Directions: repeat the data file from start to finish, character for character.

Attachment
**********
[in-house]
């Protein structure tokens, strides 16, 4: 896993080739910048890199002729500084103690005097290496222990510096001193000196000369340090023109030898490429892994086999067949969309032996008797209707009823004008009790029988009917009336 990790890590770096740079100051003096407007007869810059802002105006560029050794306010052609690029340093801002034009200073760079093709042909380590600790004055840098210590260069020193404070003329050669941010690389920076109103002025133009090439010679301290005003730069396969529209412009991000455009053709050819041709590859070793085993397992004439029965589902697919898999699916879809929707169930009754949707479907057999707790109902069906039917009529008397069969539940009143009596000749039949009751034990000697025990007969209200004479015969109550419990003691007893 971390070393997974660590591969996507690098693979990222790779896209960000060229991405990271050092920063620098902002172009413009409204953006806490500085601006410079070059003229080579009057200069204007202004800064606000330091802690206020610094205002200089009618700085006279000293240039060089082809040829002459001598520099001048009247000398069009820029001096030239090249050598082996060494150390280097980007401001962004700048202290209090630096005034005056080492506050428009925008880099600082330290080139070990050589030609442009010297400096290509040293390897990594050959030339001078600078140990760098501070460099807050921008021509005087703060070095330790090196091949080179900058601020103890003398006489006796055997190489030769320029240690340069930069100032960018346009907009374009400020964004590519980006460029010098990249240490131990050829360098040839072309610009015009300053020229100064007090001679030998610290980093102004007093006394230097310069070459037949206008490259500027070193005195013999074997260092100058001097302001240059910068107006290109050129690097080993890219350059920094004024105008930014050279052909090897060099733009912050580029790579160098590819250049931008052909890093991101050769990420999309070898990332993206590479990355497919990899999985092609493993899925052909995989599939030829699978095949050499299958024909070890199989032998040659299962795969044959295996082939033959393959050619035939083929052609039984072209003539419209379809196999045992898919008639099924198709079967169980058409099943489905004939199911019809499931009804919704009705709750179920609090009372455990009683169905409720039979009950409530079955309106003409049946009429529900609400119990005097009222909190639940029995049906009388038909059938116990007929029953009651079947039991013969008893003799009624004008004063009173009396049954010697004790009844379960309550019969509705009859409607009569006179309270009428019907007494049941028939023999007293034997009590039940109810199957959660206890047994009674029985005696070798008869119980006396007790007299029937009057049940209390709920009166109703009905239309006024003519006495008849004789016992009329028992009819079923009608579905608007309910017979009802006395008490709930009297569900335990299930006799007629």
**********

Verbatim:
[in-house]
């Protein structure tokens, strides 16, 4: 896993080739910048890199002729500084103690005097290496222990510096001193000196000369340090023109030898490429892994086999067949969309032996008797209707009823004008009790029988009917009336 990790890590770096740079100051003096407007007869810059802002105006560029050794306010052609690029340093801002034009200073760079093709042909380590600790004055840098210590260069020193404070003329050669941010690389920076109103002025133009090439010679301290005003730069396969529209412009991000455009053709050819041709590859070793085993397992004439029965589902697919898999699916879809929707169930009754949707479907057999707790109902069906039917009529008397069969539940009143009596000749039949009751034990000697025990007969209200004479015969109550419990003691007893 971390070393997974660590591969996507690098693979990222790779896209960000060229991405990271050092920063620098902002172009413009409204953006806490500085601006410079070059003229080579009057200069204007202004800064606000330091802690206020610094205002200089009618700085006279000293240039060089082809040829002459001598520099001048009247000398069009820029001096030239090249050598082996060494150390280097980007401001962004700048202290209090630096005034005056080492506050428009925008880099600082330290080139070990050589030609442009010297400096290509040293390897990594050959030339001078600078140990760098501070460099807050921008021509005087703060070095330790090196091949080179900058601020103890003398006489006796055997190489030769320029240690340069930069100032960018346009907009374009400020964004590519980006460029010098990249240490131990050829360098040839072309610009015009300053020229100064007090001679030998610290980093102004007093006394230097310069070459037949206008490259500027070193005195013999074997260092100058001097302001240059910068107006290109050129690097080993890219350059920094004024105008930014050279052909090897060099733009912050580029790579160098590819250049931008052909890093991101050769990420999309070898990332993206590479990355497919990899999985092609493993899925052909995989599939030829699978095949050499299958024909070890199989032998040659299962795969044959295996082939033959393959050619035939083929052609039984072209003539419209379809196999045992898919008639099924198709079967169980058409099943489905004939199911019809499931009804919704009705709750179920609090009372455990009683169905409720039979009950409530079955309106003409049946009429529900609400119990005097009222909190639940029995049906009388038909059938116990007929029953009651079947039991013969008893003799009624004008004063009173009396049954010697004790009844379960309550019969509705009859409607009569006179309270009428019907007494049941028939023999007293034997009590039940109810199957959660206890047994009674029985005696070798008869119980006396007790007299029937009057049940209390709920009166109703009905239309006024003519006495008849004789016992009329028992009819079923009608579905608007309910017979009802006395008490709930009297569900335990299930006799007629």